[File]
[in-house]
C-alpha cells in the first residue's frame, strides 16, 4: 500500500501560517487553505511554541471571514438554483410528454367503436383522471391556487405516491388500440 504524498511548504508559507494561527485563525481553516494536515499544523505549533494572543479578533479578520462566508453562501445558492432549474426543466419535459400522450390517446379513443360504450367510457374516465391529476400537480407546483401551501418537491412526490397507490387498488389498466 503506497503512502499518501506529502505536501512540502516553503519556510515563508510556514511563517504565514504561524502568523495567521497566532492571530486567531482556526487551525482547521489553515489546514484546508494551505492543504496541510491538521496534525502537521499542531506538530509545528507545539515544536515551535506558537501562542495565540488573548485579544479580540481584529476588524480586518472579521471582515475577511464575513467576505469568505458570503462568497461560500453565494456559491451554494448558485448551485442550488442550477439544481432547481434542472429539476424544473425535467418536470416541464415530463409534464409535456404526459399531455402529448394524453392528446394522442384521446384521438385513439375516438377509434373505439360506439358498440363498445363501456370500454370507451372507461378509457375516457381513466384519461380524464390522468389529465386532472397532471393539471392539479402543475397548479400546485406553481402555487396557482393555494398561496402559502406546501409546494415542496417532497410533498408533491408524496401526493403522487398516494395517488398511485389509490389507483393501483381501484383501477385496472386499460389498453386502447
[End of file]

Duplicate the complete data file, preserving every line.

[in-house]
C-alpha cells in the first residue's frame, strides 16, 4: 500500500501560517487553505511554541471571514438554483410528454367503436383522471391556487405516491388500440 504524498511548504508559507494561527485563525481553516494536515499544523505549533494572543479578533479578520462566508453562501445558492432549474426543466419535459400522450390517446379513443360504450367510457374516465391529476400537480407546483401551501418537491412526490397507490387498488389498466 503506497503512502499518501506529502505536501512540502516553503519556510515563508510556514511563517504565514504561524502568523495567521497566532492571530486567531482556526487551525482547521489553515489546514484546508494551505492543504496541510491538521496534525502537521499542531506538530509545528507545539515544536515551535506558537501562542495565540488573548485579544479580540481584529476588524480586518472579521471582515475577511464575513467576505469568505458570503462568497461560500453565494456559491451554494448558485448551485442550488442550477439544481432547481434542472429539476424544473425535467418536470416541464415530463409534464409535456404526459399531455402529448394524453392528446394522442384521446384521438385513439375516438377509434373505439360506439358498440363498445363501456370500454370507451372507461378509457375516457381513466384519461380524464390522468389529465386532472397532471393539471392539479402543475397548479400546485406553481402555487396557482393555494398561496402559502406546501409546494415542496417532497410533498408533491408524496401526493403522487398516494395517488398511485389509490389507483393501483381501484383501477385496472386499460389498453386502447